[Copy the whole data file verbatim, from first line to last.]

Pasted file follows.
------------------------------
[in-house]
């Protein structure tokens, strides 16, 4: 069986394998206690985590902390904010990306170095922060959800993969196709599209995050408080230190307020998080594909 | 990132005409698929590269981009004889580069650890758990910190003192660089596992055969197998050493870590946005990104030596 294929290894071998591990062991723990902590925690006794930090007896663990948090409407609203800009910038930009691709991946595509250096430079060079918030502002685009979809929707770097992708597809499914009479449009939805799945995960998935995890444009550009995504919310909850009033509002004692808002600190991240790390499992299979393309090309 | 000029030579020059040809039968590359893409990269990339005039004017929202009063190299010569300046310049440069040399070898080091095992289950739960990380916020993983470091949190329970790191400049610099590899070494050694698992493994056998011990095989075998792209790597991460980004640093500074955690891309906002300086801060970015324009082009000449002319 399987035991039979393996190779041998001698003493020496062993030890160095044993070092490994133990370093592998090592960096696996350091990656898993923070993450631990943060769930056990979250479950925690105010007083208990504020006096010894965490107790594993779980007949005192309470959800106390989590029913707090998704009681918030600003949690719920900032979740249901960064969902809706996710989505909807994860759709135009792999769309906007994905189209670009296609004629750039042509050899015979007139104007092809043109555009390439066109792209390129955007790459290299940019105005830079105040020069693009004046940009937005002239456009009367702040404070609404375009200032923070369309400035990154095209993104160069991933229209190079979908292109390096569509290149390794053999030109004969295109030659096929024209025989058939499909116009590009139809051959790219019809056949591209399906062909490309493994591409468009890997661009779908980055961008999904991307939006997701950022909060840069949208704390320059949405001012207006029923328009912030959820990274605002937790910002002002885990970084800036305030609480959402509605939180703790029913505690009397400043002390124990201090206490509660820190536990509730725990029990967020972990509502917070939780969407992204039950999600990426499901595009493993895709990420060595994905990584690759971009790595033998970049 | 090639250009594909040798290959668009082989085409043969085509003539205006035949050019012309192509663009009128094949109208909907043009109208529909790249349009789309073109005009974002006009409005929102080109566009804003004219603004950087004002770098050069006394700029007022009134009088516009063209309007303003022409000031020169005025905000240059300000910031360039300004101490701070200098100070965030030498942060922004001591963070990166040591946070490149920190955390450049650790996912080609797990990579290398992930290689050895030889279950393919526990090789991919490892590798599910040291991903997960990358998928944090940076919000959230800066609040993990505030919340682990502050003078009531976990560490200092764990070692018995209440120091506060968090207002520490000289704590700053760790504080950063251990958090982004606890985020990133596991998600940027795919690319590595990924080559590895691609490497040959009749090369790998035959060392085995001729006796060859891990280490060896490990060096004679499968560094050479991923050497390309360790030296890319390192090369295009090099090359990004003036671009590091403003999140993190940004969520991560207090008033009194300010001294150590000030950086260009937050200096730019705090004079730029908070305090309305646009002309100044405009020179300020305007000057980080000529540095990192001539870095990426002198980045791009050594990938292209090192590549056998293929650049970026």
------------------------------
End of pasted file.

[in-house]
């Protein structure tokens, strides 16, 4: 069986394998206690985590902390904010990306170095922060959800993969196709599209995050408080230190307020998080594909 | 990132005409698929590269981009004889580069650890758990910190003192660089596992055969197998050493870590946005990104030596 294929290894071998591990062991723990902590925690006794930090007896663990948090409407609203800009910038930009691709991946595509250096430079060079918030502002685009979809929707770097992708597809499914009479449009939805799945995960998935995890444009550009995504919310909850009033509002004692808002600190991240790390499992299979393309090309 | 000029030579020059040809039968590359893409990269990339005039004017929202009063190299010569300046310049440069040399070898080091095992289950739960990380916020993983470091949190329970790191400049610099590899070494050694698992493994056998011990095989075998792209790597991460980004640093500074955690891309906002300086801060970015324009082009000449002319 399987035991039979393996190779041998001698003493020496062993030890160095044993070092490994133990370093592998090592960096696996350091990656898993923070993450631990943060769930056990979250479950925690105010007083208990504020006096010894965490107790594993779980007949005192309470959800106390989590029913707090998704009681918030600003949690719920900032979740249901960064969902809706996710989505909807994860759709135009792999769309906007994905189209670009296609004629750039042509050899015979007139104007092809043109555009390439066109792209390129955007790459290299940019105005830079105040020069693009004046940009937005002239456009009367702040404070609404375009200032923070369309400035990154095209993104160069991933229209190079979908292109390096569509290149390794053999030109004969295109030659096929024209025989058939499909116009590009139809051959790219019809056949591209399906062909490309493994591409468009890997661009779908980055961008999904991307939006997701950022909060840069949208704390320059949405001012207006029923328009912030959820990274605002937790910002002002885990970084800036305030609480959402509605939180703790029913505690009397400043002390124990201090206490509660820190536990509730725990029990967020972990509502917070939780969407992204039950999600990426499901595009493993895709990420060595994905990584690759971009790595033998970049 | 090639250009594909040798290959668009082989085409043969085509003539205006035949050019012309192509663009009128094949109208909907043009109208529909790249349009789309073109005009974002006009409005929102080109566009804003004219603004950087004002770098050069006394700029007022009134009088516009063209309007303003022409000031020169005025905000240059300000910031360039300004101490701070200098100070965030030498942060922004001591963070990166040591946070490149920190955390450049650790996912080609797990990579290398992930290689050895030889279950393919526990090789991919490892590798599910040291991903997960990358998928944090940076919000959230800066609040993990505030919340682990502050003078009531976990560490200092764990070692018995209440120091506060968090207002520490000289704590700053760790504080950063251990958090982004606890985020990133596991998600940027795919690319590595990924080559590895691609490497040959009749090369790998035959060392085995001729006796060859891990280490060896490990060096004679499968560094050479991923050497390309360790030296890319390192090369295009090099090359990004003036671009590091403003999140993190940004969520991560207090008033009194300010001294150590000030950086260009937050200096730019705090004079730029908070305090309305646009002309100044405009020179300020305007000057980080000529540095990192001539870095990426002198980045791009050594990938292209090192590549056998293929650049970026």